Children’s Lit Commish: All New Picture Books Must Be Illustrated With Spirograph
In an unexpected move, the Children’s Literature Commissioner has declared that all new picture books must be illustrated using a Spirograph.
The packed press room sat in complete silence as the commissioner took out his childhood Spirograph – a drawing toy first sold in the 1960s – and made an elliptical pattern design.
“Remember these? I love this thing. The children of today have been missing out, man”, said a wistful commissioner, gazing off toward a spot above the heads of the assembled press. “But today, that changes.”
The commissioner then declared all new picture books must be illustrated completely in Spirograph patterns.
The commissioner didn’t hide his annoyance when faced with questions about the appropriateness of illustrating every picture book with geometric shapes.
“When [people] realize that every picture book has illustrations that could only be described as ‘friggin’ sweet, I’ll say ‘you’re welcome.'”
Illustrators who don’t currently own a Spirograph set (“But seriously, who doesn’t have one of these?” quipped the commissioner) can apply for a grant to receive one.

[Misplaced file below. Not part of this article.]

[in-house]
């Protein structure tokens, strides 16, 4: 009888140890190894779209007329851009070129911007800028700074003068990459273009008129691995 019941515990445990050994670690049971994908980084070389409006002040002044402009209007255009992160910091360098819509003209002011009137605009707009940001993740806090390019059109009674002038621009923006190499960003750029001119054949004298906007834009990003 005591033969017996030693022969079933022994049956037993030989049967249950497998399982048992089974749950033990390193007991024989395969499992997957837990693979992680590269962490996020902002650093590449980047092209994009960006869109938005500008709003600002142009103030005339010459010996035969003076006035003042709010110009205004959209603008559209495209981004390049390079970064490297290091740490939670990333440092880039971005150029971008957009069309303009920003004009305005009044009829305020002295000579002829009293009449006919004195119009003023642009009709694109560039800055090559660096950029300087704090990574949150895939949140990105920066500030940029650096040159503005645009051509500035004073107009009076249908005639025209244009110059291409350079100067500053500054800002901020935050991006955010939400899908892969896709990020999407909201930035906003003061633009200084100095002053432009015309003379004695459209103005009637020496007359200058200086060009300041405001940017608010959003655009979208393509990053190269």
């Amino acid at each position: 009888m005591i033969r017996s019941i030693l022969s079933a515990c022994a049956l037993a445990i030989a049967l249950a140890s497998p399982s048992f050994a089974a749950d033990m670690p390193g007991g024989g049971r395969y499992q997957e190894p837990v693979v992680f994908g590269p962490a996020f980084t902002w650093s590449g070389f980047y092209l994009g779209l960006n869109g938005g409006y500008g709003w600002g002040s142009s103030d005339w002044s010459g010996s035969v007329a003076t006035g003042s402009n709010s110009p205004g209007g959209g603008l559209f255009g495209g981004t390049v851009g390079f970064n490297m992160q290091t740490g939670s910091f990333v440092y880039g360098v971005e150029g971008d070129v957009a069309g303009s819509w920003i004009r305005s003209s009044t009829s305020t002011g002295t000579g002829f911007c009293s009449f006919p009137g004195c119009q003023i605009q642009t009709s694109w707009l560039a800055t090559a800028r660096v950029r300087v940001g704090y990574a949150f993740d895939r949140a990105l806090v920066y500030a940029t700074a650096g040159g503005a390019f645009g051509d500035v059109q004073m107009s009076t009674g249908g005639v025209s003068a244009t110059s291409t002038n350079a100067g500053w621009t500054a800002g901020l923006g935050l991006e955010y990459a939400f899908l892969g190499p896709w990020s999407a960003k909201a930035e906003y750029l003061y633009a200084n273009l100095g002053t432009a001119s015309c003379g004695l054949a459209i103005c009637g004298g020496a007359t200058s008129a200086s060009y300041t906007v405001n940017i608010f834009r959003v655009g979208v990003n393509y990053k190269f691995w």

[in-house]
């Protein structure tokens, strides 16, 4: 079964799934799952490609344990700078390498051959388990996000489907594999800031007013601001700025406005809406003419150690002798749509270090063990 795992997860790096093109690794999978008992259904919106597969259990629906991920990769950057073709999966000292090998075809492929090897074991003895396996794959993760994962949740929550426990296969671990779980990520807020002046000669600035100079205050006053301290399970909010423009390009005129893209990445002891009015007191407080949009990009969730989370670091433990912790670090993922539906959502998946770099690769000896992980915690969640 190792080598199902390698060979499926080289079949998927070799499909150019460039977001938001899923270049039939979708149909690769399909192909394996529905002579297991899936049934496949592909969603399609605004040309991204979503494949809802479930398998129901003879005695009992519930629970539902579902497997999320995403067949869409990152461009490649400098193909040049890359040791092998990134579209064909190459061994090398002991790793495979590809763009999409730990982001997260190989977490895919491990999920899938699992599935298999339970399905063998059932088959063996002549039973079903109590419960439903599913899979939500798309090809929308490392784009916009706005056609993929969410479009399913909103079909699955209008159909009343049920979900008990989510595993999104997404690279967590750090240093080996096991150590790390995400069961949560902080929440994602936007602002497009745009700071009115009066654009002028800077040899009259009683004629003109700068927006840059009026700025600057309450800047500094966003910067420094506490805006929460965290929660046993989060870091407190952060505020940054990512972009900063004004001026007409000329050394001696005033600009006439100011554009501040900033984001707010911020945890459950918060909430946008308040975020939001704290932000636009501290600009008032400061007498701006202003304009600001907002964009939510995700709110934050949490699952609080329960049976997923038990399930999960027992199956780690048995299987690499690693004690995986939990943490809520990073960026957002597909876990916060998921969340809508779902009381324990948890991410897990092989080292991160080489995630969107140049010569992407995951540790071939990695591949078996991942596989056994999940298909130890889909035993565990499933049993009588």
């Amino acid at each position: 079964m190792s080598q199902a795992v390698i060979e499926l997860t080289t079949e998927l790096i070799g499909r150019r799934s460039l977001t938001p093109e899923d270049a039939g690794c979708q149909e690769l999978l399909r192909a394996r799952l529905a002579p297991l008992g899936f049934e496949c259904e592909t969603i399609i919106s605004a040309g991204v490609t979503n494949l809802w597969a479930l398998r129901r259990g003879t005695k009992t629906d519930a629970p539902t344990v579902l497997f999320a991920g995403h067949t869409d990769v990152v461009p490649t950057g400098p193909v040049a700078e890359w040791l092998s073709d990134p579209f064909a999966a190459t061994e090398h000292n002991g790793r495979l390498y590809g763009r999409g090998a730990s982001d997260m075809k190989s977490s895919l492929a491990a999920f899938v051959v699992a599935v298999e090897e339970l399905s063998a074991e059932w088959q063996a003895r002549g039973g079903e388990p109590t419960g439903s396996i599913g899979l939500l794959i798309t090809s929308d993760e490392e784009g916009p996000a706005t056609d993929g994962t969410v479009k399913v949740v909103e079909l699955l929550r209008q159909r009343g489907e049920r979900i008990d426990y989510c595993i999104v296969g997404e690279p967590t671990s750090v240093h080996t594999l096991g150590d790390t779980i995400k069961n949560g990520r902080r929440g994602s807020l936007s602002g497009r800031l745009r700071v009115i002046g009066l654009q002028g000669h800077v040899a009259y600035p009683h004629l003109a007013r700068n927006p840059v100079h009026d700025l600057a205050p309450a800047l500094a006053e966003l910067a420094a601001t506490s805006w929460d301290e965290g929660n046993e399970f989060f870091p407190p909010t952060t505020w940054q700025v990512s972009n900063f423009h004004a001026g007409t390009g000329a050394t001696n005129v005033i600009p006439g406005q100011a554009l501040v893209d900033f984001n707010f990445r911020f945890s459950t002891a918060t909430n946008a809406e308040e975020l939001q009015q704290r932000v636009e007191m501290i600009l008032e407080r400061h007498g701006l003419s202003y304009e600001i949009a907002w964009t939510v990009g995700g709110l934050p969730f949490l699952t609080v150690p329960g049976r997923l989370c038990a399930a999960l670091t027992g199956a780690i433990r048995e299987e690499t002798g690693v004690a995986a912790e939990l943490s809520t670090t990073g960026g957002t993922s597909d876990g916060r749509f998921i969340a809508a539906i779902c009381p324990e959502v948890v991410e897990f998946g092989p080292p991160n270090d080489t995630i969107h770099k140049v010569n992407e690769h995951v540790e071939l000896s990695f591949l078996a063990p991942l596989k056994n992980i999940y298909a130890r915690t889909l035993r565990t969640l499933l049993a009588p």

The commissioner even had some mock-ups of classic picture books that have been “cool-ified” with this new mandatory technique:
In closing, the commissioner assured the audience that “kids will dig it.”
(This is a work of fiction)
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About Travis Jonker
Travis Jonker is an elementary school librarian in Michigan. He writes reviews (and the occasional article or two) for School Library Journal and is a member of the 2014 Caldecott committee. You can email Travis at email@example.com, or follow him on Twitter: @100scopenotes.
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